"[The clothes] physically block the pores and help in trapping the dead skin cells, and when someone is already prone to developing acne, they're more likely to break out in these areas," Kenkare says.

    Here's how to get rid of them.

    7. Certain medications might make you break out.

    For example, certain steroid drugs, like prednisone (for allergies). Antiepileptic meds and lithium may also cause acne, because they can trigger the oil glands to make extra oil, Kenkare says.

    8. Oily foods probably won't cause acne.

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    But not washing your hands after eating them might, Kenkare says. "A lot of people are really good about washing their hands before they eat, but they wash less after," so they end up touching their face with their hands all full of oil. And for people who are already prone to acne, that can be an issue.

    While Leger agrees, she says that if every time you eat a certain food, you find yourself break out, then you should probably avoid it anyway.

    9. A diet high in carbs, sugar, and dairy might worsen acne, though.

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    Leger points to studies that have shown associations between acne and both a high-glycemic-load diet and dairy products, although the reason why is still unclear.

    The AAD has not made any official recommendations based on this research, but Leger says that if you break out every time you eat pizza, it's probably a safe bet to try avoiding it for a while to see if it improves your skin.

    10. Stress can definitely make you break out.

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    Stress affects pretty much everyone, and it can lead to breakouts in people who are prone to acne, Davis says. Studies suggest that this is because the stress triggers a chemical reaction in the skin, which leads to acne flaring up.

    "Stress just makes everything worse," Leger says. #FACTS

    11. If you exercise or play sports and don't wash your face afterward, you're on the fast lane to Acneville.

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    Bacteria on the skin live for sweat, because it helps them grow — and this causes inflammation that can cause you to break out, Kenkare says. If you wear tight clothes to exercise, or a sweatband or hat around your head, chances are you're making the situation worse, Leger says.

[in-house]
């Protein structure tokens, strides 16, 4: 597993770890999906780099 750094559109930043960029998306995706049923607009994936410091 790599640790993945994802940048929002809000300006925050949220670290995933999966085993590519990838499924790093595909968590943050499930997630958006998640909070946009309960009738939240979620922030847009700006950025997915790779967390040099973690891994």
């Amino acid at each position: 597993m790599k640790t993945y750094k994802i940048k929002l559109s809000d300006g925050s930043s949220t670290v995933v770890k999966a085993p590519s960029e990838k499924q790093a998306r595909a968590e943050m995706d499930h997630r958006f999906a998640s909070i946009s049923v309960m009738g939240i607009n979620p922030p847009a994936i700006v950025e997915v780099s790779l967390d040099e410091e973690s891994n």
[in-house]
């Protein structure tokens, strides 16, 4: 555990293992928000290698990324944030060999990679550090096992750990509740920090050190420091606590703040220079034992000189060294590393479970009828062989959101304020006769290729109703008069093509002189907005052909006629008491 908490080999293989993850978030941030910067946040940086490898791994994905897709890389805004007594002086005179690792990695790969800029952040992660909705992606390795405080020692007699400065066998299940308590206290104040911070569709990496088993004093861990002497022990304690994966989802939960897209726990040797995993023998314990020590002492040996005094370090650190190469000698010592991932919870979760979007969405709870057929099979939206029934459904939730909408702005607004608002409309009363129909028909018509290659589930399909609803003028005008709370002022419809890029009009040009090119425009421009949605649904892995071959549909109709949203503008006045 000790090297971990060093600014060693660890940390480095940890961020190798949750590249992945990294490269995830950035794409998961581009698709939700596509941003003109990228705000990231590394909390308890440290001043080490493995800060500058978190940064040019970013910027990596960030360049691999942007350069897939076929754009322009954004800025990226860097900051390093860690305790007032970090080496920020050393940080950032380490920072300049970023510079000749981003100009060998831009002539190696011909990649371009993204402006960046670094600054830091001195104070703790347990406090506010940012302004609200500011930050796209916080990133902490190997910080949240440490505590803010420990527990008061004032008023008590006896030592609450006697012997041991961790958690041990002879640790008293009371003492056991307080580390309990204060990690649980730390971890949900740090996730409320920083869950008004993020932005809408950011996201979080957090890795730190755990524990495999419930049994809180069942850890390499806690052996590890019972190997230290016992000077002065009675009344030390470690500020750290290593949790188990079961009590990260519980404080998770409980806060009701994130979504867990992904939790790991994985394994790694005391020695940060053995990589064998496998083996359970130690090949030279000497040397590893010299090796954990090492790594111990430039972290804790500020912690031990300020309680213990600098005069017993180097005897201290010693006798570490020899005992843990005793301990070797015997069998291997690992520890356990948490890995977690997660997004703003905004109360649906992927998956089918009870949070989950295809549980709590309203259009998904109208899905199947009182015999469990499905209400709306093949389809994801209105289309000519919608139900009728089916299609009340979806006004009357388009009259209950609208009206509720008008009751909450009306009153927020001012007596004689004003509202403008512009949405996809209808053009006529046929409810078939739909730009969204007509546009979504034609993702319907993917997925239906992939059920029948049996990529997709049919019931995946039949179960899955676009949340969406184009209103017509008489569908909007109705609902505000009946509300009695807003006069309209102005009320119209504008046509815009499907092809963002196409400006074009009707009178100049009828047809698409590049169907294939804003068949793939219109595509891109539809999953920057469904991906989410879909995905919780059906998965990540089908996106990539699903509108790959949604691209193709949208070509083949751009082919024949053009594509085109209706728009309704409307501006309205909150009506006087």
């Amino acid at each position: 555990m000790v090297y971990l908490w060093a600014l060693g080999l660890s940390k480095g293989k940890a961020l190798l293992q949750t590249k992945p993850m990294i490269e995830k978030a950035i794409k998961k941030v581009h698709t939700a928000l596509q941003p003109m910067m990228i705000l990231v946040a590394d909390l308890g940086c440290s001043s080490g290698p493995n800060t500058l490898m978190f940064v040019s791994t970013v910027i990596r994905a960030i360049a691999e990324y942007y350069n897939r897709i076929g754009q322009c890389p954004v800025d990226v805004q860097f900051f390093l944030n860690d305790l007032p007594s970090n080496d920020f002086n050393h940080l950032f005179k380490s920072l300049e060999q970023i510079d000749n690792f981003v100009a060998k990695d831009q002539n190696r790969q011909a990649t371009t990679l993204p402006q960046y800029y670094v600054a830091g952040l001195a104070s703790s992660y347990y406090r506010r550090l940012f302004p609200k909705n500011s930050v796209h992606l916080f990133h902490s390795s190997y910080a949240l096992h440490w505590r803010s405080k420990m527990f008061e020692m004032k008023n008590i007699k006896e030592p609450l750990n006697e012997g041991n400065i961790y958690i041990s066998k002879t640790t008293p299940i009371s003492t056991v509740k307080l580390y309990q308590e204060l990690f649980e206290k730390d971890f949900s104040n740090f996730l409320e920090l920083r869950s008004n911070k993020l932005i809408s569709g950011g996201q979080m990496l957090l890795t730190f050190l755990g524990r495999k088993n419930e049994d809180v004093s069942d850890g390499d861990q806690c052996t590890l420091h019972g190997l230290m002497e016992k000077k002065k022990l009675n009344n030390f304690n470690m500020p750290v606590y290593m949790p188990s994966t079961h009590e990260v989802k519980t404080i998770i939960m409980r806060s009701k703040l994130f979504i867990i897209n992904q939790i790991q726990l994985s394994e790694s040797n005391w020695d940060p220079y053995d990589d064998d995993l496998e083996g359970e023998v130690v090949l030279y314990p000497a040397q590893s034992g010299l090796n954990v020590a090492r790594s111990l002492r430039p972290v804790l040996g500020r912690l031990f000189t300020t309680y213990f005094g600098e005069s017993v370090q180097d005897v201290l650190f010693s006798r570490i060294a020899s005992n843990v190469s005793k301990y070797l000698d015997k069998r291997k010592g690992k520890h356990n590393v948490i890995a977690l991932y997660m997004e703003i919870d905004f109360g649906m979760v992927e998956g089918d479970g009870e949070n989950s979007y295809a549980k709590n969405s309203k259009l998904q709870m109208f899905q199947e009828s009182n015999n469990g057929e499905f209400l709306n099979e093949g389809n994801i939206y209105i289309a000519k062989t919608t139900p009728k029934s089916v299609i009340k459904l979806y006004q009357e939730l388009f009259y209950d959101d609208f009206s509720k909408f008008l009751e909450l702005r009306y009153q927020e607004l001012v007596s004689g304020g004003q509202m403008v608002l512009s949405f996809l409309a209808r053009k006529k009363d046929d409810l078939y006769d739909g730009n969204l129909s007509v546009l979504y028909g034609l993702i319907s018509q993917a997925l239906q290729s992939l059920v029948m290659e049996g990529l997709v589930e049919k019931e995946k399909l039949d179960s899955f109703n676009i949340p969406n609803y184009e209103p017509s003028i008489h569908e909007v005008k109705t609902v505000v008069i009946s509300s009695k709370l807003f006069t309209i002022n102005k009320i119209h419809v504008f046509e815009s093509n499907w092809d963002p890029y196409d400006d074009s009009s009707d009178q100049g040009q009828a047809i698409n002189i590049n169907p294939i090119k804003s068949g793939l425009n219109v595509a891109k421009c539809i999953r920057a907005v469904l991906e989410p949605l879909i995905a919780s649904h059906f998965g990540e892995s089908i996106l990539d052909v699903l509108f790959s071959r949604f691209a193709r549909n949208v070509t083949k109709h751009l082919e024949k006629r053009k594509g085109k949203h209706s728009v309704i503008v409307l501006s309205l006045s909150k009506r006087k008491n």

For these reasons, both Kenkare and Leger suggest washing your face right after you work out — actually, your whole body, if possible. You don't even have to bring all those bottles of cleanser with you, just pack some face wipes, Kenkare says. And if you can't shower right away, Leger suggests wearing looser, cotton clothing (as opposed to nylon or polyester) so that at least you're not obnoxiously blocking your pores.

    12. For most people, those over-the-counter acne cleansers and spot treatments really work.

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    You want to look for products with either benzoyl peroxide, an antibacterial that kills P. acnes, or salicylic acid, which breaks down blackheads and whiteheads while also sweeping away those dead skin cells. If you exfoliate, only do so once a week in order to avoid drying out or further irritating your skin. And Kenkare and Leger both agree that you can skip the toner, because it's an extra step that's not really necessary (and might even irritate you).

    When you wash your face, Leger suggests a gentle face wash — one without scents or botanicals — followed by your spot treatment, and then a noncomedogenic moisturizer, and sunscreen if it's morning. If you wear makeup, of course that goes on last.

    That said, Kenkare warns that acne products can dry out skin, and you don't want to overdry it or scrub too hard, because both can lead to irritation and more breakouts. So be gentle. Also, "don't try too many products at the same time — add them in gradually," she says, and when you do, test them on a small area first to see if they mess up your skin.

    13. But it can take a few weeks (or a few months) to know if your acne treatment is working.